During our BC* days I thought my life would stop and never start again if our child was diagnosed with a life threatening disease. Now I know that life continues but at a different pace and in a different direction that I could never foresee. One of the “side-effects” of our new life is that we have stopped doing a lot of things that we used to do and are now exposed to things that we never ever would’ve done previously. Take last Friday for example.
We were invited to attend a Race to Live event. It is a charity that gives sick (or formerly sick) children the opportunity to ride in racing cars. When I said “Yes, we would love to attend” I didn’t think about how fast they would go. For some naive reason I thought they would be going at civilised speeds. Oh, how wrong I was! Those cars were flying. And my heart was pounding. I am a bit of a control freak (as Wouter will lovingly agree) when it comes to risky things. No one can keep me and mine safe except for me. So imagine my terror when Woutertjie was all strapped in, helmeted and briefed (by the driver: thumbs up for OK, thumbs down for I want out and a flat hand for go faster) and then the first car took off and I realised that this wasn’t going to be a Driving Miss Daisy kind of event….
Boeta had such fun. As soon as his first ride ended he walked up to the next car and demanded a turn. He went in three cars. Some of the children (whom I won’t name to protect their families’ pride**) didn’t want to go at all when they saw the cars come screaming past. Carien is too young to do this and fortunately this isn’t her cup of tea at all. It is too loud, to scary and too far away from mommy.
Boeta in his racing suit, telling the drivers how to do their thing.
Strapped into the harnass. I keep on thinking he is all grown up but he is still so small. Note the thumbs up sign. As the cars came racing by we could only see the top of his helmet and his perpetual thumbs up. The drivers say that he only dropped his thumb when he gave them the flat hand sign to show them to go faster. Oh my faint heart.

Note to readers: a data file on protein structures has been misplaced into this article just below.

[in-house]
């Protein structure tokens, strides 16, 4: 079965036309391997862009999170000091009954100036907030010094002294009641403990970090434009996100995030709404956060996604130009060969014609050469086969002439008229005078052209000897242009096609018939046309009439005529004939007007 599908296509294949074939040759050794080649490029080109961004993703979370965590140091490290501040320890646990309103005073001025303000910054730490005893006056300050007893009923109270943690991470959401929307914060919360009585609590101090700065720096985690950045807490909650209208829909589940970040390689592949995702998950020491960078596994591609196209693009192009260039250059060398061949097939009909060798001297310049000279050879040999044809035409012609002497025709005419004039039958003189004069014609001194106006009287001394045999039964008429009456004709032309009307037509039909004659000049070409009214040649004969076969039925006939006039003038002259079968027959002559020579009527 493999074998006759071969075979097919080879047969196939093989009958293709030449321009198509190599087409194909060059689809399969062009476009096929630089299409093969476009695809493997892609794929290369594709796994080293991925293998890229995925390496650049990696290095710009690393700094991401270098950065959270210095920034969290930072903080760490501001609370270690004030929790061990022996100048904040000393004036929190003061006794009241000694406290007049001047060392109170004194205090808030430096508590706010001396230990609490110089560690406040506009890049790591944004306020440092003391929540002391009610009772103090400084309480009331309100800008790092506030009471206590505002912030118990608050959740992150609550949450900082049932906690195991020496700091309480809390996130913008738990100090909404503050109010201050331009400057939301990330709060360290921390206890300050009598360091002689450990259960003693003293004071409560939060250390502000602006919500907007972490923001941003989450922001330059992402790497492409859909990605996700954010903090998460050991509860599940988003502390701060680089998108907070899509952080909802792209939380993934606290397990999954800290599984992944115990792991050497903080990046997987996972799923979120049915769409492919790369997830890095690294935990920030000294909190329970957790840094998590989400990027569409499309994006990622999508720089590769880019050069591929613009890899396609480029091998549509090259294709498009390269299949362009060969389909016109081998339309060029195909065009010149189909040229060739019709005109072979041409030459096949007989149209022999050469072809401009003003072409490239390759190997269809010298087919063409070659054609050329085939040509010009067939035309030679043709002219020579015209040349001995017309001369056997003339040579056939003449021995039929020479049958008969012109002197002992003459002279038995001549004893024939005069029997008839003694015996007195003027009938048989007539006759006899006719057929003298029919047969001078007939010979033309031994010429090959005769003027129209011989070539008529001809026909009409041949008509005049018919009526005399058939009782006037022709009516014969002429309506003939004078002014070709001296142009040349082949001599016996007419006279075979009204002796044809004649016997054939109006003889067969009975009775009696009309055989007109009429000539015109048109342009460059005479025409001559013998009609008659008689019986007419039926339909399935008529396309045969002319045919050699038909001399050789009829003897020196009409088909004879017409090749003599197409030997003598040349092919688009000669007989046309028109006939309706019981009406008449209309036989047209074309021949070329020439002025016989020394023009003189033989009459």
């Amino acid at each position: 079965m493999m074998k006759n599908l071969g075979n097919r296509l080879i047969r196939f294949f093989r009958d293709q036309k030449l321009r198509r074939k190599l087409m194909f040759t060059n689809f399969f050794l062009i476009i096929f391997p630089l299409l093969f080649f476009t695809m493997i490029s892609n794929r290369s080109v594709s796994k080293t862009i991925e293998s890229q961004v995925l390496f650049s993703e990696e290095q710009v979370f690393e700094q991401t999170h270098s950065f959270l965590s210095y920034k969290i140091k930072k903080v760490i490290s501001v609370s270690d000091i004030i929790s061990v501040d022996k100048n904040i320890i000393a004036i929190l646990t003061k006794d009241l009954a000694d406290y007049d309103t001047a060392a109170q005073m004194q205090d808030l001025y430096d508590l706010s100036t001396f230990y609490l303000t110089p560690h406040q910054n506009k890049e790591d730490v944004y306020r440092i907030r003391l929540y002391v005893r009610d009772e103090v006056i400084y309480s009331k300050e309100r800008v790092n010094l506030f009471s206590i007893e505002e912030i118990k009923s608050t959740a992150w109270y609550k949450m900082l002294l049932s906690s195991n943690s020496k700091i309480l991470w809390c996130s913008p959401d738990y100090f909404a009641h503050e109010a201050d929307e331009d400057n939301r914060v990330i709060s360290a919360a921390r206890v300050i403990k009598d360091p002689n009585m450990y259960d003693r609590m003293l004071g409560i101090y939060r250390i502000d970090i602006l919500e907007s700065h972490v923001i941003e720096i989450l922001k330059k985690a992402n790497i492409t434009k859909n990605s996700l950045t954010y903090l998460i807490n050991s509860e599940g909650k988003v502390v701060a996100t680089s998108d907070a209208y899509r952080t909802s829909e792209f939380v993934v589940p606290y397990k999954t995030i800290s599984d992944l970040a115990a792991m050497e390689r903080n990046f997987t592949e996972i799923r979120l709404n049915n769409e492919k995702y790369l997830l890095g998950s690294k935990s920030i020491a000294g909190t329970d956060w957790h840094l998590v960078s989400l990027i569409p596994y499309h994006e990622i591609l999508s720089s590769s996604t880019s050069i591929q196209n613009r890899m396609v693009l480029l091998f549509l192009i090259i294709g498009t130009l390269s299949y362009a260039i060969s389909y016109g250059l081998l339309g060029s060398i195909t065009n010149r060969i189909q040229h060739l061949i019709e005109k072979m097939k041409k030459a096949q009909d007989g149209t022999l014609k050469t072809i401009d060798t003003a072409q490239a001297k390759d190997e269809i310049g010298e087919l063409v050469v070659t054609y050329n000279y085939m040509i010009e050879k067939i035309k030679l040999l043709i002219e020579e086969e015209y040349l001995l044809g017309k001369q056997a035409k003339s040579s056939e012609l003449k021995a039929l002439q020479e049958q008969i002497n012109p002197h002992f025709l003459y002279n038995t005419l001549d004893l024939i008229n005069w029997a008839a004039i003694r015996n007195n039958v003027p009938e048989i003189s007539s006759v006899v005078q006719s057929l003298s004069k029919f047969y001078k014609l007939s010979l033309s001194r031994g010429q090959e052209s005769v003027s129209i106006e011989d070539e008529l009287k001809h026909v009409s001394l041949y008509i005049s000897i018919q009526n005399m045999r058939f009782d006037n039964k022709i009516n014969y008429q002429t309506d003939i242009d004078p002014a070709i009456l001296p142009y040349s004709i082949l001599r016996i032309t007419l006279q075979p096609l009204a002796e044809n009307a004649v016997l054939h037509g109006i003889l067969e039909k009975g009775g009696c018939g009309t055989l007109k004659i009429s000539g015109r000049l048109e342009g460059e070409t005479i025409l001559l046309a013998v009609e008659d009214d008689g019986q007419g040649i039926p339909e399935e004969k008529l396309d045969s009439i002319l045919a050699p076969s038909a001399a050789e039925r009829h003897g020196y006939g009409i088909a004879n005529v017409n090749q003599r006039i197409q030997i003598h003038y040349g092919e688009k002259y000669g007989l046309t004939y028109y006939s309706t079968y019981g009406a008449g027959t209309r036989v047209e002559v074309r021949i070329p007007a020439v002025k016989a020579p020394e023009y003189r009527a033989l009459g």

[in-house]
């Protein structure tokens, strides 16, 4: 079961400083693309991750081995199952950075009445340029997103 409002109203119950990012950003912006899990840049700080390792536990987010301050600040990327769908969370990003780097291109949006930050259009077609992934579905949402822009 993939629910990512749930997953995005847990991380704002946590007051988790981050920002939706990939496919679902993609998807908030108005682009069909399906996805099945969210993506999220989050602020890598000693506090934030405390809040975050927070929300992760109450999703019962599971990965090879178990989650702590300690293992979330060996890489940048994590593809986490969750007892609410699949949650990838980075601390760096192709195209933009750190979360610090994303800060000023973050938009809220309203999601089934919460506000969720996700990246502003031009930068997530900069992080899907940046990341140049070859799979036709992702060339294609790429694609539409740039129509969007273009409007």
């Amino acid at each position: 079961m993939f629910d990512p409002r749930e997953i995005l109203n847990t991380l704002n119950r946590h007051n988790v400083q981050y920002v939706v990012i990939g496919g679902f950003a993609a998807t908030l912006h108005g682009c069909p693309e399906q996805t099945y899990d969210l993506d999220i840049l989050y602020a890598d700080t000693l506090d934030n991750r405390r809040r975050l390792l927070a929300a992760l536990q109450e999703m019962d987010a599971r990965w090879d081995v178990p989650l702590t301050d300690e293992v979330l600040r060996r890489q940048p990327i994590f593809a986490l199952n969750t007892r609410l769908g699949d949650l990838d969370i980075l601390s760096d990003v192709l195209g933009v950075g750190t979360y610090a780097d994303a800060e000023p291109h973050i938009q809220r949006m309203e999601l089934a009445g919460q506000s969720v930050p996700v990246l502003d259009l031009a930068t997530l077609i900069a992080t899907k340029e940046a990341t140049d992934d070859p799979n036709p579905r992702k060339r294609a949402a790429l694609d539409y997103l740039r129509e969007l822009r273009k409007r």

Helmet on and ready to go.
The track were his car came past – those cars are faster than our camera is. Every single the-cars-in-motion picture turned out to be a landscape study of Killarney race track. 😀
After his first ride – that thumb is going nowhere!
Showing how fast the car went.
Carien and I waiting for his next car to come past.
Doing his “I am a famous racing driver” impression after his last ride. He is such a poser.
With Sheryl Long, the organiser of the event. And still that thumb. He had such a ball.
Carien doing a bit of acting. Just look at her broken teeth. I’ve given up trying to keep them fixed. She keeps on falling and knocking pieces off.
Boeta and Carien. I asked. He didn’t need to go to the loo, it is his “I am so cool” pose.
With Ethan. I thought Boeta was the only child who insisted on wearing slippers all the time. It took months to convince him to wear something else. But Ethan does too. So maybe it is something in the chemo?
Showing that he is still a baby at heart. This is the start of an almost-tantrum because he couldn’t go in another car.
It was dark by this time so they stopped racing. I had to remind Boeta that Lightning McQueen (from the movie Cars) didn’t have headlights and therefore race cars can’t race in the dark. He nodded sagely like this made the most sense ever and said that we should buy some for the cars. So here is a warning to the owners of the cars – we will be back. With lights. And then we don’t want any excuses.
* before cancer
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